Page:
Memorabilia of World War heroes coming to TTU
When Sgt. York returned home to Fentress County after duty in France, he met Arthur Samuel Bushing at a bank. Bushing advised him on finances and debt management and later became his business manager. In time, as York began to travel to raise money for the York Institute in his hometown of Jamestown, Tenn., Bushing wrote speeches for York and became a friend of the family.
Bushing’s son, Arthur Story “Art” Bushing, grew up in Jamestown, hearing World War I tales from York and playing with York’s sons. One of Art’s favorite childhood memories was standing on the shoes of York and holding on to the imposing man as he took wide strides across a room or yard. The younger Bushing graduated from the then-established Alvin C. York Institute in 1939.
“It seemed only natural, then, for Art to make his own collection of York memorabilia,” said his wife of 64 years, Dorothy L. “Dotty” Bushing, of Maryville, Tenn.
An alumnus and longtime English professor and administrator of Maryville College, Art Bushing held on to photos, correspondence and news clippings that had belonged to his father, who died in 1968. He collected other York memorabilia and gave many lectures on York and the World War eras.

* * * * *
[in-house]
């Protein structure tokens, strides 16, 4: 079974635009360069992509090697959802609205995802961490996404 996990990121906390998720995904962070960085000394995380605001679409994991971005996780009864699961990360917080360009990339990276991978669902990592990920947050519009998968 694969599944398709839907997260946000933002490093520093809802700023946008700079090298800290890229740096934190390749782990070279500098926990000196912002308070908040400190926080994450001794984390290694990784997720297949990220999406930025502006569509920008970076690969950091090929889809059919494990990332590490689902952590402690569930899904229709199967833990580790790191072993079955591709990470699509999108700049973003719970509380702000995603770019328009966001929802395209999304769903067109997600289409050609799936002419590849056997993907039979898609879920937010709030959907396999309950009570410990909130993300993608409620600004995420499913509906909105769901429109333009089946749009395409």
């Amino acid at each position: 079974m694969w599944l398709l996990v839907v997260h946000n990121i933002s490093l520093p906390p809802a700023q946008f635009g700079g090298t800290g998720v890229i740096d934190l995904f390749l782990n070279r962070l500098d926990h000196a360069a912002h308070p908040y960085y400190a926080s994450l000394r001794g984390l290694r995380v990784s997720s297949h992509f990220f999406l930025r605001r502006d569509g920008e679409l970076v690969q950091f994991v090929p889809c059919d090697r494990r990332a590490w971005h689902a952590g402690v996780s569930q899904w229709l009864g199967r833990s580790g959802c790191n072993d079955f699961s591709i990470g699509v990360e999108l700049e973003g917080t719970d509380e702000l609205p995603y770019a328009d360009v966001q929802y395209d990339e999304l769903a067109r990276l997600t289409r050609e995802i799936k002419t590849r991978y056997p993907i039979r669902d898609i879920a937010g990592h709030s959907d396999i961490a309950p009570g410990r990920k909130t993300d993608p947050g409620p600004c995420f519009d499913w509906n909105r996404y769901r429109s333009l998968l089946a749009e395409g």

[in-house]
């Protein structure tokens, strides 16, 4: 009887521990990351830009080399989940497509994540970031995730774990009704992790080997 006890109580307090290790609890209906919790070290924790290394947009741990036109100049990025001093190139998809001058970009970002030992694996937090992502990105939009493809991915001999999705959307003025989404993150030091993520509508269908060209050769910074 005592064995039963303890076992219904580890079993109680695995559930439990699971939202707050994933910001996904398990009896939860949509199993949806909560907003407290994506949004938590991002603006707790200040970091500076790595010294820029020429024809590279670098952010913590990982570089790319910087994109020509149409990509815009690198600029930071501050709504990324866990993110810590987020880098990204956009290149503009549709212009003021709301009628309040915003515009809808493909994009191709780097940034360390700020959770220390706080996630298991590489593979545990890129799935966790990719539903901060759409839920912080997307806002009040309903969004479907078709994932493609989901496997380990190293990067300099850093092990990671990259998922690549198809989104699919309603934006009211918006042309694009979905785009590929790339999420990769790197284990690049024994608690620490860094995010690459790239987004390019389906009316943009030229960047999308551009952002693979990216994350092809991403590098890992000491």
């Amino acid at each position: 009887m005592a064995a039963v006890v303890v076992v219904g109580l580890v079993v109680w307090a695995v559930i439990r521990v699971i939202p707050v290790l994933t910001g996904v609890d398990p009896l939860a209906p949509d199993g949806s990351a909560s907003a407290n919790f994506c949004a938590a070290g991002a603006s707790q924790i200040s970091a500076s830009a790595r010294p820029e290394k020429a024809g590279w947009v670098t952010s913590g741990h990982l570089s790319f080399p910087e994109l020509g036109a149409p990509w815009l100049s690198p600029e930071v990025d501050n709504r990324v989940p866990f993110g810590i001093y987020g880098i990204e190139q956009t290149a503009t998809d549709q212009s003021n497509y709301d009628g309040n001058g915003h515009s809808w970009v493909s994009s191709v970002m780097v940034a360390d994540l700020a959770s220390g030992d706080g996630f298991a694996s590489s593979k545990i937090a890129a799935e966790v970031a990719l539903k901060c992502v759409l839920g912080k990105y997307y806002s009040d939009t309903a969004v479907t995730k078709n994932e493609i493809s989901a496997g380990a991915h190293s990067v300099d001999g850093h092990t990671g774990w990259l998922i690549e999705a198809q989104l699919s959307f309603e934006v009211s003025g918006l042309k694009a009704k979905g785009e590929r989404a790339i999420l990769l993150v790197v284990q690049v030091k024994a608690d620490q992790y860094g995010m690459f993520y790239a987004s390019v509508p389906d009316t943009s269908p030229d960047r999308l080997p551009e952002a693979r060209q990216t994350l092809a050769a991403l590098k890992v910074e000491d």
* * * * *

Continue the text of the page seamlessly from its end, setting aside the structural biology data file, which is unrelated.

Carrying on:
Also a decorated veteran, Art Bushing earned the Bronze Star, the Battle of the Rhineland medal and the Battle of Central Europe medal for his World War II service in the European Theater.
His unpublished works include "Life in Uncle Sam's Army, WWII," "Alvin C. York: Hero and Educator," "York's Longest Battle" and "Henry Fielding's Library."
Art Bushing died in 2008. As Dotty Bushing and her children began to catalog their family history – the senior Bushing’s relationship with Sgt. York and Art Bushing’s writings and memories of his own experiences in World War II – they set out to find a permanent public home for the York collection.
“It is my pleasure, in tandem with my children, to donate this collection to Tennessee Tech University, where it will be maintained in archival condition and be open to the public for research,” said Dotty Bushing.
“We have spent quite some time trying to determine the right place for our collection of York-related letters, documents and photographs,” said Arthur S. “Stuart” Bushing, Art and Dotty Bushing’s son. “Given history professor Michael Birdwell’s passion and personal dedication for the history of Sgt. York, as well as President Philip Oldham’s interest in the topic, Tennessee Tech will provide an excellent venue for the preservation and public availability for these York-related items.”
The collection will move to TTU in the coming months. The first of the artifacts to come to the university’s Angelo & Jennette Volpe Library are photographs and letters between the senior Bushing and Sgt. York. Art Bushing’s World War II diary also will become part of the collection at TTU.